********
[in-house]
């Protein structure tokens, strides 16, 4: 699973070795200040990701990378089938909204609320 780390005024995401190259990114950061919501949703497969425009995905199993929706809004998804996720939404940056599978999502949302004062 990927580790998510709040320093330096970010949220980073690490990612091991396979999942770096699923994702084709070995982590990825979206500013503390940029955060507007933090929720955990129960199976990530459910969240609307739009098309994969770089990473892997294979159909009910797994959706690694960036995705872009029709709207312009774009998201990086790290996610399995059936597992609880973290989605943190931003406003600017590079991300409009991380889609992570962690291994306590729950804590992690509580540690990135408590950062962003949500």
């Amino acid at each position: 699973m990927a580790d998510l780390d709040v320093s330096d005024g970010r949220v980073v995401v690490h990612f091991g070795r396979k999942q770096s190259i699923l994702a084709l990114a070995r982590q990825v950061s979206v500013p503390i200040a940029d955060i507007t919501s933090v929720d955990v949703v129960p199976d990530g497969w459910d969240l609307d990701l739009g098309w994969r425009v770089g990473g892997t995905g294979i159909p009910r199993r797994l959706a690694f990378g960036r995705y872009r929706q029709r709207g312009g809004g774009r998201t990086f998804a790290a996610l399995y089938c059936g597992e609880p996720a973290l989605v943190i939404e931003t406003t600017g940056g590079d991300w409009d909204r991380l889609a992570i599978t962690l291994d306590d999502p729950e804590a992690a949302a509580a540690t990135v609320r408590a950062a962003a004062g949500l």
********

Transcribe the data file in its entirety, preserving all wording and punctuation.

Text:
[in-house]
């Protein structure tokens, strides 16, 4: 699973070795200040990701990378089938909204609320 780390005024995401190259990114950061919501949703497969425009995905199993929706809004998804996720939404940056599978999502949302004062 990927580790998510709040320093330096970010949220980073690490990612091991396979999942770096699923994702084709070995982590990825979206500013503390940029955060507007933090929720955990129960199976990530459910969240609307739009098309994969770089990473892997294979159909009910797994959706690694960036995705872009029709709207312009774009998201990086790290996610399995059936597992609880973290989605943190931003406003600017590079991300409009991380889609992570962690291994306590729950804590992690509580540690990135408590950062962003949500």
């Amino acid at each position: 699973m990927a580790d998510l780390d709040v320093s330096d005024g970010r949220v980073v995401v690490h990612f091991g070795r396979k999942q770096s190259i699923l994702a084709l990114a070995r982590q990825v950061s979206v500013p503390i200040a940029d955060i507007t919501s933090v929720d955990v949703v129960p199976d990530g497969w459910d969240l609307d990701l739009g098309w994969r425009v770089g990473g892997t995905g294979i159909p009910r199993r797994l959706a690694f990378g960036r995705y872009r929706q029709r709207g312009g809004g774009r998201t990086f998804a790290a996610l399995y089938c059936g597992e609880p996720a973290l989605v943190i939404e931003t406003t600017g940056g590079d991300w409009d909204r991380l889609a992570i599978t962690l291994d306590d999502p729950e804590a992690a949302a509580a540690t990135v609320r408590a950062a962003a004062g949500l």